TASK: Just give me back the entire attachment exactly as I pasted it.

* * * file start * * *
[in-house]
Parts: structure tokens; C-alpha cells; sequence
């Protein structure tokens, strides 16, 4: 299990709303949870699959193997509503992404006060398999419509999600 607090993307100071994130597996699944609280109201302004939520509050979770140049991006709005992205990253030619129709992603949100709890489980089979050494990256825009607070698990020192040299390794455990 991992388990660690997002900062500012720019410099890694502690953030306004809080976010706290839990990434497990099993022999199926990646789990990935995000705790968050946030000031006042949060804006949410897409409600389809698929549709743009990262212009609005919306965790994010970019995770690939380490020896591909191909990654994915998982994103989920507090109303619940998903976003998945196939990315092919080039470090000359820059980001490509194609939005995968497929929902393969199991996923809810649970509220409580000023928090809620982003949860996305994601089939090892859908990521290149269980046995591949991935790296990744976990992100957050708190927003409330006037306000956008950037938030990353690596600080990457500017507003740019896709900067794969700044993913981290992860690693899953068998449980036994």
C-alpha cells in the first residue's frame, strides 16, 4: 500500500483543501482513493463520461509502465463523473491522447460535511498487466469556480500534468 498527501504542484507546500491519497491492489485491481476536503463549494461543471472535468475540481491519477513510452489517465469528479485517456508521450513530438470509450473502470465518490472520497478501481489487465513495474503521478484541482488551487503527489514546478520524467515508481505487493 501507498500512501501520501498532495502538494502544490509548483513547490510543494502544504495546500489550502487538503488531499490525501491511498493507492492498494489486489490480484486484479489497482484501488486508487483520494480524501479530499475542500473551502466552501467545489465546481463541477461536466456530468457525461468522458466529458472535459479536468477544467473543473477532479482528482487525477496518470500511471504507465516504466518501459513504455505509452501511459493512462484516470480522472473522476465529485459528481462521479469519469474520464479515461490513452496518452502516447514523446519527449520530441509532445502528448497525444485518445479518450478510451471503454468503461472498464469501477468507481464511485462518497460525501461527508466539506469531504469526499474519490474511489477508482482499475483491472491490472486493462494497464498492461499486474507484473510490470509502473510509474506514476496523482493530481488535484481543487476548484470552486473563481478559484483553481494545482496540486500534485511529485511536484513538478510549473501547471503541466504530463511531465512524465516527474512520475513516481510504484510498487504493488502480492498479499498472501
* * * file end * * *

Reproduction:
[in-house]
Parts: structure tokens; C-alpha cells; sequence
């Protein structure tokens, strides 16, 4: 299990709303949870699959193997509503992404006060398999419509999600 607090993307100071994130597996699944609280109201302004939520509050979770140049991006709005992205990253030619129709992603949100709890489980089979050494990256825009607070698990020192040299390794455990 991992388990660690997002900062500012720019410099890694502690953030306004809080976010706290839990990434497990099993022999199926990646789990990935995000705790968050946030000031006042949060804006949410897409409600389809698929549709743009990262212009609005919306965790994010970019995770690939380490020896591909191909990654994915998982994103989920507090109303619940998903976003998945196939990315092919080039470090000359820059980001490509194609939005995968497929929902393969199991996923809810649970509220409580000023928090809620982003949860996305994601089939090892859908990521290149269980046995591949991935790296990744976990992100957050708190927003409330006037306000956008950037938030990353690596600080990457500017507003740019896709900067794969700044993913981290992860690693899953068998449980036994």
C-alpha cells in the first residue's frame, strides 16, 4: 500500500483543501482513493463520461509502465463523473491522447460535511498487466469556480500534468 498527501504542484507546500491519497491492489485491481476536503463549494461543471472535468475540481491519477513510452489517465469528479485517456508521450513530438470509450473502470465518490472520497478501481489487465513495474503521478484541482488551487503527489514546478520524467515508481505487493 501507498500512501501520501498532495502538494502544490509548483513547490510543494502544504495546500489550502487538503488531499490525501491511498493507492492498494489486489490480484486484479489497482484501488486508487483520494480524501479530499475542500473551502466552501467545489465546481463541477461536466456530468457525461468522458466529458472535459479536468477544467473543473477532479482528482487525477496518470500511471504507465516504466518501459513504455505509452501511459493512462484516470480522472473522476465529485459528481462521479469519469474520464479515461490513452496518452502516447514523446519527449520530441509532445502528448497525444485518445479518450478510451471503454468503461472498464469501477468507481464511485462518497460525501461527508466539506469531504469526499474519490474511489477508482482499475483491472491490472486493462494497464498492461499486474507484473510490470509502473510509474506514476496523482493530481488535484481543487476548484470552486473563481478559484483553481494545482496540486500534485511529485511536484513538478510549473501547471503541466504530463511531465512524465516527474512520475513516481510504484510498487504493488502480492498479499498472501